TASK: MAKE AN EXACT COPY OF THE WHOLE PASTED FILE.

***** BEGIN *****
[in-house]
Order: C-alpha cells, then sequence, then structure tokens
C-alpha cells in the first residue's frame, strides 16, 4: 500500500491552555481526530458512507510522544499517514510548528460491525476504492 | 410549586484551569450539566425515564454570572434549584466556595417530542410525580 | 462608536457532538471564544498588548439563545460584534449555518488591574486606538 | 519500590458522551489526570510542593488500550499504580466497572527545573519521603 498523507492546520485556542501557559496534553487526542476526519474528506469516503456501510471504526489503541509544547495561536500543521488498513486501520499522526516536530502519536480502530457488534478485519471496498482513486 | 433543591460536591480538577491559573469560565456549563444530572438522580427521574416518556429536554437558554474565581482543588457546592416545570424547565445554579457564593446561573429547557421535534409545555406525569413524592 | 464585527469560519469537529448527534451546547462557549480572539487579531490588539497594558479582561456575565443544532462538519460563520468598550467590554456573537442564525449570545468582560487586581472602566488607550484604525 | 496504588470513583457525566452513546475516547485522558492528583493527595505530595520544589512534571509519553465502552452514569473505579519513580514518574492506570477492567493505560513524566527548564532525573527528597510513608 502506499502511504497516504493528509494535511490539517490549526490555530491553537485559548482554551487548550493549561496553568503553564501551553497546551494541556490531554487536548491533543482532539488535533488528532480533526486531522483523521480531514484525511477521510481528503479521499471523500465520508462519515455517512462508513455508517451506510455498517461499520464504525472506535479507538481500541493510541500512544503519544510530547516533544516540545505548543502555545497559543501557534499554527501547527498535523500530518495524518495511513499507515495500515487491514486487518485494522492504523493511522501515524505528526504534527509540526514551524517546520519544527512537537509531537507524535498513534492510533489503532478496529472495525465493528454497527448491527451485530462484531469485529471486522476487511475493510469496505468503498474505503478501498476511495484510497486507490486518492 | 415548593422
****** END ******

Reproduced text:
[in-house]
Order: C-alpha cells, then sequence, then structure tokens
C-alpha cells in the first residue's frame, strides 16, 4: 500500500491552555481526530458512507510522544499517514510548528460491525476504492 | 410549586484551569450539566425515564454570572434549584466556595417530542410525580 | 462608536457532538471564544498588548439563545460584534449555518488591574486606538 | 519500590458522551489526570510542593488500550499504580466497572527545573519521603 498523507492546520485556542501557559496534553487526542476526519474528506469516503456501510471504526489503541509544547495561536500543521488498513486501520499522526516536530502519536480502530457488534478485519471496498482513486 | 433543591460536591480538577491559573469560565456549563444530572438522580427521574416518556429536554437558554474565581482543588457546592416545570424547565445554579457564593446561573429547557421535534409545555406525569413524592 | 464585527469560519469537529448527534451546547462557549480572539487579531490588539497594558479582561456575565443544532462538519460563520468598550467590554456573537442564525449570545468582560487586581472602566488607550484604525 | 496504588470513583457525566452513546475516547485522558492528583493527595505530595520544589512534571509519553465502552452514569473505579519513580514518574492506570477492567493505560513524566527548564532525573527528597510513608 502506499502511504497516504493528509494535511490539517490549526490555530491553537485559548482554551487548550493549561496553568503553564501551553497546551494541556490531554487536548491533543482532539488535533488528532480533526486531522483523521480531514484525511477521510481528503479521499471523500465520508462519515455517512462508513455508517451506510455498517461499520464504525472506535479507538481500541493510541500512544503519544510530547516533544516540545505548543502555545497559543501557534499554527501547527498535523500530518495524518495511513499507515495500515487491514486487518485494522492504523493511522501515524505528526504534527509540526514551524517546520519544527512537537509531537507524535498513534492510533489503532478496529472495525465493528454497527448491527451485530462484531469485529471486522476487511475493510469496505468503498474505503478501498476511495484510497486507490486518492 | 415548593422